Explore BrainMass

Charter Law

Charter Law, in the Canadian context, is governed by the Canadian Charter of Rights and Freedoms and is a part of the Canadian Constitution. The Charter provides individuals with protection from the government (federal, provincial and municipal) and from government regulated organizations, such as hospitals. The purpose of the Charter is to constrain governmental action which has the effect of infringing or limiting the exercise of society's rights and freedoms, as outlined by the Charter. For instance, some of the rights which society is guaranteed in the Charter include Section 2: Fundamental Freedoms, Section 7: The right to “Life, liberty and security of person” and Section 15: Equality Rights1.

Section 1 of the Canadian Charter of Rights and Freedoms is a very critical part of this document and it states:

“1. The Canadian Charter of Rights and Freedoms guarantees the rights and freedoms set out in it subject only to such reasonable limits prescribed by law as can be demonstrably justified in a free and democratic society.”1

Essentially, Section 1 guarantees the rights and freedoms of all individuals. However, Section 1 also indicates that infringements on the rights and freedoms stated in the Charter can be allowed only if this deviation constitutes a limit which is thought to be reasonable in a “free and democratic society”. It is up to a court of law to decide whether or not an infringement of the law is reasonable.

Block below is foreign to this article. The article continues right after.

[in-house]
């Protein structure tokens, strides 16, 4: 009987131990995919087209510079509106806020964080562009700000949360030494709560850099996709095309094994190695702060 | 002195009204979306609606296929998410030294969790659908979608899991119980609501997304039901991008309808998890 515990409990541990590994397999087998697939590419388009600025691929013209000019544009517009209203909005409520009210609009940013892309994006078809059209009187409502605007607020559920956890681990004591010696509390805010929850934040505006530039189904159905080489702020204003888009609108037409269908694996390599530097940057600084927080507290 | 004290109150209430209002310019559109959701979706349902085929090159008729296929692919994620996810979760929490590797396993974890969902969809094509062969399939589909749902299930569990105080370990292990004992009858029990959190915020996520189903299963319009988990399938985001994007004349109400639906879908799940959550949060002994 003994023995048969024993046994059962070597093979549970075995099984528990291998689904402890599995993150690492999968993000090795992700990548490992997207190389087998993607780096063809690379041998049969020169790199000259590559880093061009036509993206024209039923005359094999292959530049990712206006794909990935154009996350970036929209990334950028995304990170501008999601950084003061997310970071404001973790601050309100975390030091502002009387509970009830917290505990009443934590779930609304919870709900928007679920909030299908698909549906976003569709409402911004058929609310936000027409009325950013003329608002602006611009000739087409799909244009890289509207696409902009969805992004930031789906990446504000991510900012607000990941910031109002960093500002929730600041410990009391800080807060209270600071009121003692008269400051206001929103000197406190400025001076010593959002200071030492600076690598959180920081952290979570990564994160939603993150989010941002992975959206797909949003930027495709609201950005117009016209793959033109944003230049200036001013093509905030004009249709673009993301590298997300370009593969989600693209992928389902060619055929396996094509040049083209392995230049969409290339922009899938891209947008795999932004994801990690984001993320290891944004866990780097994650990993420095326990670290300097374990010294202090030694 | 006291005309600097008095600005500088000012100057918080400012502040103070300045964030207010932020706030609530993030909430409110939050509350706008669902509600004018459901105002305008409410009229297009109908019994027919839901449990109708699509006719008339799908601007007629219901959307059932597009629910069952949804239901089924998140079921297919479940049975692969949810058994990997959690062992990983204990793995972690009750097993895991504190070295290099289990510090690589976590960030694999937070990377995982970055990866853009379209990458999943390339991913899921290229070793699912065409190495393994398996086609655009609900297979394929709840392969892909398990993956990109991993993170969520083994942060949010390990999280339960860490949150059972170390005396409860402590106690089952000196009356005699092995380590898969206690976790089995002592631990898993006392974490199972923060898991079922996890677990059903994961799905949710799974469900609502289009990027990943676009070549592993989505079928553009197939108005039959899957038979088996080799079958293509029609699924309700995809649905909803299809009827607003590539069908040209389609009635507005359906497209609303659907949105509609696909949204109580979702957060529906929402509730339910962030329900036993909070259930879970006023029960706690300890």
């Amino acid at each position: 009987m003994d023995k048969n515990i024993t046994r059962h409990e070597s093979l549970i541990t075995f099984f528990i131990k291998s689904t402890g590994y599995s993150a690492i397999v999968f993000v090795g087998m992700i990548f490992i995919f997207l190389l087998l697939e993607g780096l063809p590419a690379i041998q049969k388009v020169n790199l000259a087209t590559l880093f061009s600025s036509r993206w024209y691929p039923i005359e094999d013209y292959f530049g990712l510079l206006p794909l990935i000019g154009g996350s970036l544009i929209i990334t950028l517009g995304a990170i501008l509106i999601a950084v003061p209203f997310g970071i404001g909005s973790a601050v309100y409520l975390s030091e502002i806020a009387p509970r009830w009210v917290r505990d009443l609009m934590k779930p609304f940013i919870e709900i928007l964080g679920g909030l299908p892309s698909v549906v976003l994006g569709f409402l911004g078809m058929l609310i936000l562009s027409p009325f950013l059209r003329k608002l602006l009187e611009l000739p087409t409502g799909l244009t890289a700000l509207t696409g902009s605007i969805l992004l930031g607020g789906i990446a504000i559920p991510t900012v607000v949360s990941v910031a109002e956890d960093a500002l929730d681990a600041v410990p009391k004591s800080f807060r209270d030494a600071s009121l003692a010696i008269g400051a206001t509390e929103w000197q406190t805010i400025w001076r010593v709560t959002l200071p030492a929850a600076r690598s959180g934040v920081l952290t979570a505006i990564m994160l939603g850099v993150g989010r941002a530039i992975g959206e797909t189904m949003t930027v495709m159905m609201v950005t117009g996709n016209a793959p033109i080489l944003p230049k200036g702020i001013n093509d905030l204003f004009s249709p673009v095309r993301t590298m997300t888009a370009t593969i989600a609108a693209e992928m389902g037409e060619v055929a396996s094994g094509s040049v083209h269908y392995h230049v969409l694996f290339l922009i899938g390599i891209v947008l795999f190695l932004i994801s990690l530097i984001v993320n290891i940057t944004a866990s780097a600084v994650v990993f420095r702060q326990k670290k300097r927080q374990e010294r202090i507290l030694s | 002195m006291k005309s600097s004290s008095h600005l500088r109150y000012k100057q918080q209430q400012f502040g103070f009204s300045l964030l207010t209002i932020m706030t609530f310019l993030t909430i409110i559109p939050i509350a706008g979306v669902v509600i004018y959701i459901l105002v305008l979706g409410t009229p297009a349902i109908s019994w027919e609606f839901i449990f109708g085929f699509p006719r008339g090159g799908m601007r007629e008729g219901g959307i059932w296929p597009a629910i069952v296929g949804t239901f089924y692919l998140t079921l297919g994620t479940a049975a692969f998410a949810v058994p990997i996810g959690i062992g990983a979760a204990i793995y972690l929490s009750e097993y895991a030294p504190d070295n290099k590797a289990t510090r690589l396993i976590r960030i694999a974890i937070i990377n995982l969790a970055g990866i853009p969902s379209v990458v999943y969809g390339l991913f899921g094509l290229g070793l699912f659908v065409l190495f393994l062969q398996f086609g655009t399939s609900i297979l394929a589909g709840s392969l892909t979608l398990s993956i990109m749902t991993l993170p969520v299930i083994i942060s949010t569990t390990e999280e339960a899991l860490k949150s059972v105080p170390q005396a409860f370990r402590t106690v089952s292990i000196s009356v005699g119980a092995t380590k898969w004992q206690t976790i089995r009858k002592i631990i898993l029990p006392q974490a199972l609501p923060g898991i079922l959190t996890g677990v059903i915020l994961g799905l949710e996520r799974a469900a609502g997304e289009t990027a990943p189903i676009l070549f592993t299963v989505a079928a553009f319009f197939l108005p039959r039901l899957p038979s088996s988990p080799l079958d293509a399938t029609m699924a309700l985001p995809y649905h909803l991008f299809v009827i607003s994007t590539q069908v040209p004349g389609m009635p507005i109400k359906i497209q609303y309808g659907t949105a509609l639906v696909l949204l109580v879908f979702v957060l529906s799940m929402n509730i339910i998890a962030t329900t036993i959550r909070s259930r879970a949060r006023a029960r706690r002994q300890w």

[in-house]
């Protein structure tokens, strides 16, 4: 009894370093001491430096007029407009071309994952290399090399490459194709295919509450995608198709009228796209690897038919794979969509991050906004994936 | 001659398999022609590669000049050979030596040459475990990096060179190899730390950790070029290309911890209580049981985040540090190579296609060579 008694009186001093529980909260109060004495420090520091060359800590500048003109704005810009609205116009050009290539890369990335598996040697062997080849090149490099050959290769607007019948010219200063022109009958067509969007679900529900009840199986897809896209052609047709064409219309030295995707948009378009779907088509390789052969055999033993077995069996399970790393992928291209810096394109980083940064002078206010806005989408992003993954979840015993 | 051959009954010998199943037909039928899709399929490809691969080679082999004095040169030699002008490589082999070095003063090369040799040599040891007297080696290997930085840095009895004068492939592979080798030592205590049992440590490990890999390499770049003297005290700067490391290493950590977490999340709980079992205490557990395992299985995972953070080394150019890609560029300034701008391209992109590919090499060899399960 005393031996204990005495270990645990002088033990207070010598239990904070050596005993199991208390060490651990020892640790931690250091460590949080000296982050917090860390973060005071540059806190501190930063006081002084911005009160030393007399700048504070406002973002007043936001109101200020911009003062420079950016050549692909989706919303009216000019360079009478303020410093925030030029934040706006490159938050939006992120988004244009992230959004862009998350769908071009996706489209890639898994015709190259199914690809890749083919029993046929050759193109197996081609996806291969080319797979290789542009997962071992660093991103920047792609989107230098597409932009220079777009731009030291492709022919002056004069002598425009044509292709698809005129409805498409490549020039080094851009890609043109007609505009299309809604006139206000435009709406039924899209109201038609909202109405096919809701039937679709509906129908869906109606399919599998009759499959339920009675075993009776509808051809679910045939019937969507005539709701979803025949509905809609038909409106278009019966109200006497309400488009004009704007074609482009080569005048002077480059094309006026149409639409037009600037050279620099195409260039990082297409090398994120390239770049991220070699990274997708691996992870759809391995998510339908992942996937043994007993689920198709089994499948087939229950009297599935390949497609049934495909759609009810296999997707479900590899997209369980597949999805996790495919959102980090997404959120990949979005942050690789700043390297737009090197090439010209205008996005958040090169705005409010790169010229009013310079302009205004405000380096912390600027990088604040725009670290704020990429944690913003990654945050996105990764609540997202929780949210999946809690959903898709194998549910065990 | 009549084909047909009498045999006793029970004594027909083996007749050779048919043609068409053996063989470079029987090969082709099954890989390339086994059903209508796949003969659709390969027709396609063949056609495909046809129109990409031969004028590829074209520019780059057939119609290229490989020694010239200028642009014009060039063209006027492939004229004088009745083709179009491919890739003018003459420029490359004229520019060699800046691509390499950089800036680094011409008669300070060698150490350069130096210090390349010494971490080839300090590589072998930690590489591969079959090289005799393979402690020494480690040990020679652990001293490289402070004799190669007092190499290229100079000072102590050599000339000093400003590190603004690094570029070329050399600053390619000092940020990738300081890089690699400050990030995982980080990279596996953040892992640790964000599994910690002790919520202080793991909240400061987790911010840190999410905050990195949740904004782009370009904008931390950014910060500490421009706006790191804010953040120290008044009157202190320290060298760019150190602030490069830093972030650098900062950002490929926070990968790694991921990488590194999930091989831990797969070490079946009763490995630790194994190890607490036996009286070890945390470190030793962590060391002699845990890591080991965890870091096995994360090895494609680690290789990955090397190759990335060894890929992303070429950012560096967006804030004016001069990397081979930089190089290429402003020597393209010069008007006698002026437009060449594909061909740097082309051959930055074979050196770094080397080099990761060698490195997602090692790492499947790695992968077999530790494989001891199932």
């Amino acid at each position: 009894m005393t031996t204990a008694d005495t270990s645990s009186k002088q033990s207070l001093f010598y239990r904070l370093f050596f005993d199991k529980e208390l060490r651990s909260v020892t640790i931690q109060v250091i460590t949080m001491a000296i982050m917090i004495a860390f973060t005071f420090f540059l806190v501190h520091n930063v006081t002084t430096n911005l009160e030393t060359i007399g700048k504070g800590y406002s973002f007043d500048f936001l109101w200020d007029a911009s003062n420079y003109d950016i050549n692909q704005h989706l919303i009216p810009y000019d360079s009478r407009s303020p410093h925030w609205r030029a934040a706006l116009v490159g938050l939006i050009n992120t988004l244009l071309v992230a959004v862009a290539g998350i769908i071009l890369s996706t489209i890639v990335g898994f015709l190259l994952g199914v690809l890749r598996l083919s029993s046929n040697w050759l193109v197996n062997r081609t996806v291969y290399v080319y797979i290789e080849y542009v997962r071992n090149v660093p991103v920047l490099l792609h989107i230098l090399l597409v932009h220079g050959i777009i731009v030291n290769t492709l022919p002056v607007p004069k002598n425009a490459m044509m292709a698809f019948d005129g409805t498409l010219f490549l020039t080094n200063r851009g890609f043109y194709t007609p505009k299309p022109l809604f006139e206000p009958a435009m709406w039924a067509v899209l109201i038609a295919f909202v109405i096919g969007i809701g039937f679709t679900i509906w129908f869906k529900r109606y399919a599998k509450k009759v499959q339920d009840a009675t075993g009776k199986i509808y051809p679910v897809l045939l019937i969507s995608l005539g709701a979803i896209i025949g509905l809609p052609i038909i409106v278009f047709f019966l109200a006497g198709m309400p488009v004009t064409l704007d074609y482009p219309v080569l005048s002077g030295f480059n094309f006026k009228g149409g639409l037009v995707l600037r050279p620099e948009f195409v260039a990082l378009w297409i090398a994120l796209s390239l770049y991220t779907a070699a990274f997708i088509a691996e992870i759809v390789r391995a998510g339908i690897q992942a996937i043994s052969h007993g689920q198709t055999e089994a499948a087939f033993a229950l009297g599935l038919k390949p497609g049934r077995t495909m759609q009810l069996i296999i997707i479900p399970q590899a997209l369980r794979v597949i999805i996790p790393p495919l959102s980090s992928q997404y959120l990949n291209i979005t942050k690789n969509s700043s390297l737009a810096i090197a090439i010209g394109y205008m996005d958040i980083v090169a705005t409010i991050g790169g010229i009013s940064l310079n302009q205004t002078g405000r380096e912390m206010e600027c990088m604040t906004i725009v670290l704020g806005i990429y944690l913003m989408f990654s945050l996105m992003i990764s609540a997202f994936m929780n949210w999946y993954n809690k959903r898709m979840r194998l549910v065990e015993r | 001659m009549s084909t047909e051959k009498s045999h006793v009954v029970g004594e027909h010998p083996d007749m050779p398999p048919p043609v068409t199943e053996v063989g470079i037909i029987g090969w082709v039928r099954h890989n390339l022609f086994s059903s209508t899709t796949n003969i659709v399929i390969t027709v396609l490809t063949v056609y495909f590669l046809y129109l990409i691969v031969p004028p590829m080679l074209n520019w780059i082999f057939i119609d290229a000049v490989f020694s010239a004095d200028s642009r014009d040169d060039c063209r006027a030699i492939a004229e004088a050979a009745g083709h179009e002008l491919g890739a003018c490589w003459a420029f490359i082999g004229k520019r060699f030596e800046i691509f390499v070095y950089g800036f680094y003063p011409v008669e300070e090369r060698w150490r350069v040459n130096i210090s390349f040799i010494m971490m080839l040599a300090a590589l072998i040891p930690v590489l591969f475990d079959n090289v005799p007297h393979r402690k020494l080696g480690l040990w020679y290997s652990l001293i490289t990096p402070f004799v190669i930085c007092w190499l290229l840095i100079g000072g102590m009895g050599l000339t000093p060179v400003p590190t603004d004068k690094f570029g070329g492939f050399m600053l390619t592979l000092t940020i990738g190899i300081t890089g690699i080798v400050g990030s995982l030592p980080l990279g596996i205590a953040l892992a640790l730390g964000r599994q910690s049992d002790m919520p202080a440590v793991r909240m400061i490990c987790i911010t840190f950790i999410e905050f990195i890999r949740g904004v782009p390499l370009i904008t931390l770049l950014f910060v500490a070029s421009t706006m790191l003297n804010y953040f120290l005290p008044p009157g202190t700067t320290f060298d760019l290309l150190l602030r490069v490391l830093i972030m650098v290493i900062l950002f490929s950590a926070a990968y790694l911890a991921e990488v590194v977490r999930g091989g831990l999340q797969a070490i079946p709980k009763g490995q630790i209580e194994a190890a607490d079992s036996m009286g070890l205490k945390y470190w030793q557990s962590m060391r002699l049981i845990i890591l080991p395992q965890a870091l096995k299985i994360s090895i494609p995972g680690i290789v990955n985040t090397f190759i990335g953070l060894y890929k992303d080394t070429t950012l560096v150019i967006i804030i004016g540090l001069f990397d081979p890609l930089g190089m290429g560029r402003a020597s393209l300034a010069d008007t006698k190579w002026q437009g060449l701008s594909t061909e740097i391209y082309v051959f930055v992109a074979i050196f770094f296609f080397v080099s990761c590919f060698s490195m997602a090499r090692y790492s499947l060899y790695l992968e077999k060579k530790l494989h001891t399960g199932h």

The Oakes Test is a basic test which is used to determine whether or not an infringement is reasonable. The Oakes Test has two parts:

  1. In the first stage the government needs to illustrate that the legislation or governmental action addresses an important or pressing matter.
  2. Stage two is a proportionality test which measures the objective of the law against the burden of the claimant who is having one or more of their rights violated. Essentially, it needs to be illustrated that this law has a minimal impact on an individual or society.




1. Government of Canada. (2014). Constitution Act, 1982. Retreived from

Title Image Credit: Wikimedia Commons 

Case Analysis with Rational Legal Concepts and Rulings

I am in need of fresh new ideals on how to write a case analysis, each analysis should contain the Main and or central issue to be decided, Rational use of legal concepts that will help decide the case, and a Ruling, what should happen in the cases. Below are 3 sample cases please apply all the above to the sample cases. I wil